Born in Akron, Ohio, Rick was seven years old when his family moved to northern Virginia so his father, a carpenter in the building construction, could find more plentiful work. His mother was a secretary who later became a bookkeeper.

“Both my parents worked very hard,” Rick says proudly. “My outlook on life and the way I run my business really did come from my parents. My mom was extremely competitive, that’s where I get my competitive edge. My dad was a sergeant in the Army and he taught me to be faithful to the task at hand; to be a very hard worker, to get it done right and to get it done on time.”

In junior high school, Rick knew that he would go into accounting. At that time, his mom handled the financial records for the mayor of Manassas, Virginia and Rick found it totally fascinating. He really enjoyed talking with her about the work she was doing and learning about “keeping the books”.

But Rick also had aspirations of playing professional baseball. During college, his entrepreneurial leanings spurred him to initiate the formation and administration of the first baseball team in the history of Strayer University. In his junior year, he also tried out for the former Washington Senators. He didn’t get into the majors and decided to focus on finishing his accounting degree.

After graduating from Strayer, Rick attended Liberty University in Lynchburg, Virginia, pursuing a master’s in Christian Education. In grad school, he worked at Pepsi Cola moving up to the position of assistant controller. He also met his future wife, Libby, while attending Liberty University.

With a master’s in hand, Rick accepted a position teaching high school accounting and bible courses in Florida. After a few years, they returned to Lynchburg and he was invited to oversee the accounting in a government job skills training program. When that program was audited a few years later, the partner of the firm in charge of the auditing was so impressed that he asked Rick to come work with them.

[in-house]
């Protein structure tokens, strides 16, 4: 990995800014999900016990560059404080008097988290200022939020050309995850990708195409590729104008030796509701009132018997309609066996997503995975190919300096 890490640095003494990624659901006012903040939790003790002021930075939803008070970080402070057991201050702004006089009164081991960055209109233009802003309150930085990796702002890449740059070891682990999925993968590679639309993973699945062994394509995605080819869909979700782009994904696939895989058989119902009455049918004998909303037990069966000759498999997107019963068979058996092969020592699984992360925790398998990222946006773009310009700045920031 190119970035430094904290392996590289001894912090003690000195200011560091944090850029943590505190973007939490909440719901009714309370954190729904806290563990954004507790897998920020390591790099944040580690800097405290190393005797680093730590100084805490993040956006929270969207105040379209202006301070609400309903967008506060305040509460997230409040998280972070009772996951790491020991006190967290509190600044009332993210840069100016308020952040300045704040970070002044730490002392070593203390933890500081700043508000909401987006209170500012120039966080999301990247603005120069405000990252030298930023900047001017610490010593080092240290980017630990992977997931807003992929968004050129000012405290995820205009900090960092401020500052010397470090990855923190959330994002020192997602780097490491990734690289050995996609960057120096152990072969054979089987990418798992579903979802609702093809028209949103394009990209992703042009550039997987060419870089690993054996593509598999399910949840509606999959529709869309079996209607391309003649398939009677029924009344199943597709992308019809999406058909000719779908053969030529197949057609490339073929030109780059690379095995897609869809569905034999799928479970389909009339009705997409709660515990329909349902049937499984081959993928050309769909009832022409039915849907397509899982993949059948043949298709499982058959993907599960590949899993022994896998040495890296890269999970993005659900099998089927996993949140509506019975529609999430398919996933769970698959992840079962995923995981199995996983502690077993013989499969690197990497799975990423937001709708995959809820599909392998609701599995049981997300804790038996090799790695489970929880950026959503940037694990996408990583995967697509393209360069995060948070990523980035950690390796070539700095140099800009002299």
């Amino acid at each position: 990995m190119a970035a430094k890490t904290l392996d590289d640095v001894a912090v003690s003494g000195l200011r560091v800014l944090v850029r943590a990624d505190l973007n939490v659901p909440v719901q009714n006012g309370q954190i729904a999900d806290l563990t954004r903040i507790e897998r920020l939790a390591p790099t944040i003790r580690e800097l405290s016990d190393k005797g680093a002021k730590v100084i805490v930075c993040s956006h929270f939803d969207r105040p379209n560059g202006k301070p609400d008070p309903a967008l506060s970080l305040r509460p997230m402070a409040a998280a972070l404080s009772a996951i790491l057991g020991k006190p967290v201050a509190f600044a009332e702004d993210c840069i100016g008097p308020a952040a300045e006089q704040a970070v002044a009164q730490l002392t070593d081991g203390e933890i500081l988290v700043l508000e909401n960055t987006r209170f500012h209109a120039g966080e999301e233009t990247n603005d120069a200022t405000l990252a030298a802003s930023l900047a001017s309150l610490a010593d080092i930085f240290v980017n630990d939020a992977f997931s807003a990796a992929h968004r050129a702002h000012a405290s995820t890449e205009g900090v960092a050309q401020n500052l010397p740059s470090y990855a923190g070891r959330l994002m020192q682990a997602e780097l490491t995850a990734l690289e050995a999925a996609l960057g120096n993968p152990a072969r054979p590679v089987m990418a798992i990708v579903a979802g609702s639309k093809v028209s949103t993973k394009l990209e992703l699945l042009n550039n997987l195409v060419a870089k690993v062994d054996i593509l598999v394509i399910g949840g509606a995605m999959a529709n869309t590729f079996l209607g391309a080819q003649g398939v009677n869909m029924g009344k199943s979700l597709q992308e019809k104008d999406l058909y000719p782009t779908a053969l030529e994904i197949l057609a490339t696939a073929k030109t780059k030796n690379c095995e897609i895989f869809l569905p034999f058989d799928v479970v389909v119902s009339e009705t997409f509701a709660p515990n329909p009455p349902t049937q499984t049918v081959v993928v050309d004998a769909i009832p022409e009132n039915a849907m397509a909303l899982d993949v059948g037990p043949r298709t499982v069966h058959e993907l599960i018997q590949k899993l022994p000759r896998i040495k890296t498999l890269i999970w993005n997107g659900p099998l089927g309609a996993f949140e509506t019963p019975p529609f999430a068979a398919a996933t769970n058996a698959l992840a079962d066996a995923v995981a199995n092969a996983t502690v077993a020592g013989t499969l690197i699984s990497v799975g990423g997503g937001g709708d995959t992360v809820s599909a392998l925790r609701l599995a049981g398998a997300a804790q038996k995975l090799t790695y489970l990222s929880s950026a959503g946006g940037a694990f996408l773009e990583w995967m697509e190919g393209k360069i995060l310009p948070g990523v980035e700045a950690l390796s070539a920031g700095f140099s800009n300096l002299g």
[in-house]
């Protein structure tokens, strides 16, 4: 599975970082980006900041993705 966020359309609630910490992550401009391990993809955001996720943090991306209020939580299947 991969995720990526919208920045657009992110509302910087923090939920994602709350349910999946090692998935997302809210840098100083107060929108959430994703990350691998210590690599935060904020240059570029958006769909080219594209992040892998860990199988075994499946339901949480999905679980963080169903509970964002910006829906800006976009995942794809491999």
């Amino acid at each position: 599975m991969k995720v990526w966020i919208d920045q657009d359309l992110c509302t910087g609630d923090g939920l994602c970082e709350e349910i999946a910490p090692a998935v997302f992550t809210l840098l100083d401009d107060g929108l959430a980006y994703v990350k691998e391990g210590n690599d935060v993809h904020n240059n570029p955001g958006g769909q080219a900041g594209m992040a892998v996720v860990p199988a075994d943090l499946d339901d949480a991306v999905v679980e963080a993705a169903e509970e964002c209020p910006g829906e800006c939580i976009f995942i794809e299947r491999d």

“That’s how I got my feet into public accounting,” he muses. “That was when I sat for the CPA exam.”

In his new job, Rick was required to travel frequently. Two years in, his son was born so he began looking for a job that would keep him closer to home and applied for a position with The Heritage Foundation.

“I knew family had to come before a job,” Rick states, “my parent’s instilled Godly truth in me.”

Rick’s first wife, Libby, had a tremendous influence on him, “She literally changed my life,” he shares, “she had the spiritual gift of giving. She gave her time, her money, her resources, her talents, and was the most giving person I’ve known.”

Unfortunately, in 2006 Libby fell ill one night and as they were preparing to go to the emergency room, she died from an aneurysm. Rick was devastated, but even in grief he held onto his faith, ministering to his son and to Libby’s family to help them through their heartrending time.

Her passing didn’t really hit him until a few weeks later. Libby was gone, and so were all of their dreams and plans. It was then that Rick realized even more the insignificance of material things. In that pivotal moment he also made a choice.

“There were two roads I could have taken, one of despair and gloom with no joy in life or one that recognized that there’s still a lot I can do, a lot of lives that I can still touch.”